Below are a few of the more noteworthy locations in the town of Trunau.
1. Main Gate: Trunau has only a single entrance, as anyone needing to exit or enter during a siege could simply use a rope ladder dropped down from the cliffs at the town’s higher end. The gate is built to overlap the stones to either side, allowing the rock of the hill to reinforce it against battering rams. Atop each rock stands a wooden watchtower large enough for a dozen defenders to fire bows or pour boiling water down on attackers from relative safety. Both to intimidate the orcs and to guard against fiery arrows, the towers’ sides and roofs are armoured with the shields and breastplates of orcs who’ve assaulted the walls and died, their various clan symbols prominently displayed. The town council sets a precise watch schedule to make sure that plenty of eyes are on the wall both day and night, and all adults in the village are required to take regular shifts. Due to its cardinal location, some call this the “North Gate”.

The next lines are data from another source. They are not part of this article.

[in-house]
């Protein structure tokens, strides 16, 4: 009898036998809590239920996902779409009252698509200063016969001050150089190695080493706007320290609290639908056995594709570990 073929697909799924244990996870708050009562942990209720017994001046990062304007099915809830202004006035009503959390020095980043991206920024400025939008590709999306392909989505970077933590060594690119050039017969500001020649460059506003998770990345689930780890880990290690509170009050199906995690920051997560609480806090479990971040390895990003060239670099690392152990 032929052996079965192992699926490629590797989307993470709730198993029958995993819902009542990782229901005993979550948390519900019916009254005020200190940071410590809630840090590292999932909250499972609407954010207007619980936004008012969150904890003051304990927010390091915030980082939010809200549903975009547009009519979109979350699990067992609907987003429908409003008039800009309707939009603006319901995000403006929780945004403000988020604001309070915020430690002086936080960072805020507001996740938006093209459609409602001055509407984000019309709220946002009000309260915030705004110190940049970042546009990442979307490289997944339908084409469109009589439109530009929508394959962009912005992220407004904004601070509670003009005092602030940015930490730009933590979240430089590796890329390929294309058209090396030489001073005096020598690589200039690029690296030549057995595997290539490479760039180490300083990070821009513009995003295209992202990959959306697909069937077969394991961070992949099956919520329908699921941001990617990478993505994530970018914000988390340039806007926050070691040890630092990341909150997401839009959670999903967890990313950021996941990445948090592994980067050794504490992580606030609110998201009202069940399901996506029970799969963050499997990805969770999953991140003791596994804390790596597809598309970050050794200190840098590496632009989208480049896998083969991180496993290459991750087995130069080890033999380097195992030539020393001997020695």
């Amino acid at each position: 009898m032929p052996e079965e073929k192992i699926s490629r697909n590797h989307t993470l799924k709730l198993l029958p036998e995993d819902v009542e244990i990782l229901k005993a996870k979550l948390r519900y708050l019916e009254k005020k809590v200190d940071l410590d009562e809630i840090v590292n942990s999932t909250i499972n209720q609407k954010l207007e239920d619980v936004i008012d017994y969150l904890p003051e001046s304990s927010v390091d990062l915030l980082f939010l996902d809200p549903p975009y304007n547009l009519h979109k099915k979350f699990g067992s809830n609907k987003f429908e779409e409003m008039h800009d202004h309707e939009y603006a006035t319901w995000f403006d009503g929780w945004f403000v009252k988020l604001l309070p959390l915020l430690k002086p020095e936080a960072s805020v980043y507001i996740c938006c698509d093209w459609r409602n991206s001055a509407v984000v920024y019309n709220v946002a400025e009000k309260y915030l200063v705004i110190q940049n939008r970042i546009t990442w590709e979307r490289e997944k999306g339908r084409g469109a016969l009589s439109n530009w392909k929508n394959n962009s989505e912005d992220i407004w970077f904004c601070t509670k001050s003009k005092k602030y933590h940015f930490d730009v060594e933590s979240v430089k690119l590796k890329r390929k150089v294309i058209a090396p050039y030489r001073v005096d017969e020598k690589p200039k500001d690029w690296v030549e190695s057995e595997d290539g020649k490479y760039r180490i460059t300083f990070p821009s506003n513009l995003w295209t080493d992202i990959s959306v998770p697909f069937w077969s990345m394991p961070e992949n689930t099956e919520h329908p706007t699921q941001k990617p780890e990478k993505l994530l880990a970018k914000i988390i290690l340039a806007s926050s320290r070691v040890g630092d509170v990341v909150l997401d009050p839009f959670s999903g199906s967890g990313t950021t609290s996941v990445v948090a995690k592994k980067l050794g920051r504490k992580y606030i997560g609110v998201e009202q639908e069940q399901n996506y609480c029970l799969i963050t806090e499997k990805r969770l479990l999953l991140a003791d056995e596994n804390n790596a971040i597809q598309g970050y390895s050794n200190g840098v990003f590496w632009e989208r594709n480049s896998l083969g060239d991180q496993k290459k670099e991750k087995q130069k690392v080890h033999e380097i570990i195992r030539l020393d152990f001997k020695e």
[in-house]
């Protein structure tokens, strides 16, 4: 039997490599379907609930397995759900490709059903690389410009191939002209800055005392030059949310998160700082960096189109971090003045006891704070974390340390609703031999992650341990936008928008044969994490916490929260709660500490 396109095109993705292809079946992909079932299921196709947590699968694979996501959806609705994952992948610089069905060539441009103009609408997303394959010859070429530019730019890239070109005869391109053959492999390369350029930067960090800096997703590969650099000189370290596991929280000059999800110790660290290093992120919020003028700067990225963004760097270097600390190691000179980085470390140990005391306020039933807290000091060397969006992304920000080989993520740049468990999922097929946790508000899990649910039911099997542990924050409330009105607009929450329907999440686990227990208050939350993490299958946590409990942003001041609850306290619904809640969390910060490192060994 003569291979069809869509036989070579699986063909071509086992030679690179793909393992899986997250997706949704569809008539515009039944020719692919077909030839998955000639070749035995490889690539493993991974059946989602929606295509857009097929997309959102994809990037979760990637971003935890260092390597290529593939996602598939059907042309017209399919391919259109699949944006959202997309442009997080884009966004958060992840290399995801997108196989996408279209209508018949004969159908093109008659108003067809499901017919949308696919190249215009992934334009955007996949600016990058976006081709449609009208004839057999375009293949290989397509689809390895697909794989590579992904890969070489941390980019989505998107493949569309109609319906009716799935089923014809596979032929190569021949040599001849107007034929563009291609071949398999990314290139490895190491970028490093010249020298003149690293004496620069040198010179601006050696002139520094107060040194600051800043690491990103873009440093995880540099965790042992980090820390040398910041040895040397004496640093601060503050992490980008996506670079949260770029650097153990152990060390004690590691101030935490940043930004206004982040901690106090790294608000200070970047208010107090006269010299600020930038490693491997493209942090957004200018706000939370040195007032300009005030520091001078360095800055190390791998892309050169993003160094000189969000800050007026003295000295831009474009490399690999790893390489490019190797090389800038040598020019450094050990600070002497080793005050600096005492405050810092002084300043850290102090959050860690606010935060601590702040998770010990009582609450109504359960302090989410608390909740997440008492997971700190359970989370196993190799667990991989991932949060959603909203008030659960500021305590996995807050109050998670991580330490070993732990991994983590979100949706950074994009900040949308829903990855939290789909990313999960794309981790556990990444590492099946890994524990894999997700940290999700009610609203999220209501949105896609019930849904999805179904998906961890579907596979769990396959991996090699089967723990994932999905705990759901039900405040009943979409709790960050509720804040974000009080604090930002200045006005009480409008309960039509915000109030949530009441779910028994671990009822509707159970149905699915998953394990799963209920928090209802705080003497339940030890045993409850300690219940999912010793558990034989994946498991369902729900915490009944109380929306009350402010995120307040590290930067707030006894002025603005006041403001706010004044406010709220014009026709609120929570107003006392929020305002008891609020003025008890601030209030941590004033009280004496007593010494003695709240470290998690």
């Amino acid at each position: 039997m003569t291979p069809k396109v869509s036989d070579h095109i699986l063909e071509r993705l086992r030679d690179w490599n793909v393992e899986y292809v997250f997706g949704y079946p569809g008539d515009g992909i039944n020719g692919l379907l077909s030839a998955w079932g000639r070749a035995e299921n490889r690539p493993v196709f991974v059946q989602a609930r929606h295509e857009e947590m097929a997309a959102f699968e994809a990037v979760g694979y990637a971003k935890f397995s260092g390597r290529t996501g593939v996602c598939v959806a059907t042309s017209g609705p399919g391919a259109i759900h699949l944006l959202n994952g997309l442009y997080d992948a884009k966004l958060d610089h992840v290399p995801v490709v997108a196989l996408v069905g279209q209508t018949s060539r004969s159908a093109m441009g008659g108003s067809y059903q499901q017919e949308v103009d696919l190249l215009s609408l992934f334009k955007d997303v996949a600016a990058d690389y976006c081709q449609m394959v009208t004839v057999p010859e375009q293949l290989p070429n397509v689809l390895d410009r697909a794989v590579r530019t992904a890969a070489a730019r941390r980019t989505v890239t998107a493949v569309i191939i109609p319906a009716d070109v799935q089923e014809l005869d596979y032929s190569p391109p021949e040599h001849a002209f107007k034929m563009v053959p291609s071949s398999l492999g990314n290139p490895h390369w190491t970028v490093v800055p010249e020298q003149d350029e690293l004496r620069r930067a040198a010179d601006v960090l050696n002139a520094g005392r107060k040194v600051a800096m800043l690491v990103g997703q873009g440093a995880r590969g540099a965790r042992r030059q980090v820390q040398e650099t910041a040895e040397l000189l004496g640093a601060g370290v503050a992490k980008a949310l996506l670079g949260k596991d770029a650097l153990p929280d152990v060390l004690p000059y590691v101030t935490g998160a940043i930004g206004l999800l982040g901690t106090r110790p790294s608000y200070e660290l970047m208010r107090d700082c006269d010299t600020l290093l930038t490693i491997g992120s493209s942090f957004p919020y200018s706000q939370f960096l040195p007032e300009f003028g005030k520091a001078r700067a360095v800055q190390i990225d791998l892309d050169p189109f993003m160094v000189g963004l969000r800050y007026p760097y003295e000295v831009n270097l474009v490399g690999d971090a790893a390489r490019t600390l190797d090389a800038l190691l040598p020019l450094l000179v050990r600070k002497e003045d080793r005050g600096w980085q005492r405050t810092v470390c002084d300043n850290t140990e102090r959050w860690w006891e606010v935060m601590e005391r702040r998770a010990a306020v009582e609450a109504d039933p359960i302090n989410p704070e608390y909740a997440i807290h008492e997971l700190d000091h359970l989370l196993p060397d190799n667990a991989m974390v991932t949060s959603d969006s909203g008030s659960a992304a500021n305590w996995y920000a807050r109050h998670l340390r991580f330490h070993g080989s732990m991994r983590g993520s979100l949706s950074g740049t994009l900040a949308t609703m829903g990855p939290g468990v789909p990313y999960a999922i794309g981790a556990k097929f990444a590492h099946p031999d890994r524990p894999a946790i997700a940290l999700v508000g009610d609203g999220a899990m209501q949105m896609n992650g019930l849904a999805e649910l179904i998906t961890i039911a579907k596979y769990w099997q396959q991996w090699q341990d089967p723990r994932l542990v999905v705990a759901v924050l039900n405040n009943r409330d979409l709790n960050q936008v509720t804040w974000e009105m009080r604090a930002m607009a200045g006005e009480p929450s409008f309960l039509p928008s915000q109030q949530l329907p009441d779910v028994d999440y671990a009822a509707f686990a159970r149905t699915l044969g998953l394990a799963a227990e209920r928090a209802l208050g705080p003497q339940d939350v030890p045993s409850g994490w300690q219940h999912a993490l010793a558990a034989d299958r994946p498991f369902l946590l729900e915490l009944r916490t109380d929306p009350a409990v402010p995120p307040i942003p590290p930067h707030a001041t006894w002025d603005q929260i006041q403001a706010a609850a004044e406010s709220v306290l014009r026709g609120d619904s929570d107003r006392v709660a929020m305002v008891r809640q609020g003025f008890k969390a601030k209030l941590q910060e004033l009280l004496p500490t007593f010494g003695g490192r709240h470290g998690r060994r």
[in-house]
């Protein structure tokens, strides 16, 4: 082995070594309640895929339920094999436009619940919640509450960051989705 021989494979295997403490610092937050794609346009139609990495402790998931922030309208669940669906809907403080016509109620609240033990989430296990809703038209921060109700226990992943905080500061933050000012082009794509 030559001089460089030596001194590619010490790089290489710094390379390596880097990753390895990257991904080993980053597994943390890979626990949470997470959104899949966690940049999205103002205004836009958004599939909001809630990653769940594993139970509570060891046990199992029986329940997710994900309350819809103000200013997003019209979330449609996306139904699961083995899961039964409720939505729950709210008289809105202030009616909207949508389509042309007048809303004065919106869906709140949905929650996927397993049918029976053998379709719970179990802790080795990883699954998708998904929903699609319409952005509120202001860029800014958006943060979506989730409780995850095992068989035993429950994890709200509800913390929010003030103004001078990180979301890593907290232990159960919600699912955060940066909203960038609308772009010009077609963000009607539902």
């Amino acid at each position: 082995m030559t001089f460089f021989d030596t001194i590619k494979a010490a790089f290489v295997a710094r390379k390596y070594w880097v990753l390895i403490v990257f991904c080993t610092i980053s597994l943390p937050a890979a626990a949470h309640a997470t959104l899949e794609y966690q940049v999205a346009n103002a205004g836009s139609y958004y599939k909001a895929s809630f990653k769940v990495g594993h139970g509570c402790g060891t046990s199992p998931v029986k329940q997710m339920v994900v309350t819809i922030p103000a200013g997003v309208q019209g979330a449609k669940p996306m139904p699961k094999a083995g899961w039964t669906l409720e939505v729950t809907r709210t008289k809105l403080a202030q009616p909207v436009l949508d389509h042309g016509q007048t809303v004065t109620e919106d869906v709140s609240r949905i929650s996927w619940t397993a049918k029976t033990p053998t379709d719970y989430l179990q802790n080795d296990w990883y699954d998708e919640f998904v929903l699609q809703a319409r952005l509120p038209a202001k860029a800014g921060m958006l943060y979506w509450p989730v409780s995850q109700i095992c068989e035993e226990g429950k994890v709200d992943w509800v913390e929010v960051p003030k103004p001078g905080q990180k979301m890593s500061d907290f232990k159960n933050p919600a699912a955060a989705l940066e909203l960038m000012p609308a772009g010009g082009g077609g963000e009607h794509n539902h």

2. Barterstones: While Trunau hosts some more established shops within its walls, most of its general trading is conducted at an open-air market held atop several low, broad slabs of flat rock just northeast of town. Originally, the market was only used for trading with orcs and suspicious outsiders who hadn’t yet earned the people’s trust enough to be allowed inside the community’s walls, but over time the town’s farmers and herders found it easier to meet here than to try and guide wagons and livestock through the town’s steep and narrow streets, and now the vast majority of local trade occurs at the Barterstones as well, with market days coming twice a week (and more often when traders arrive).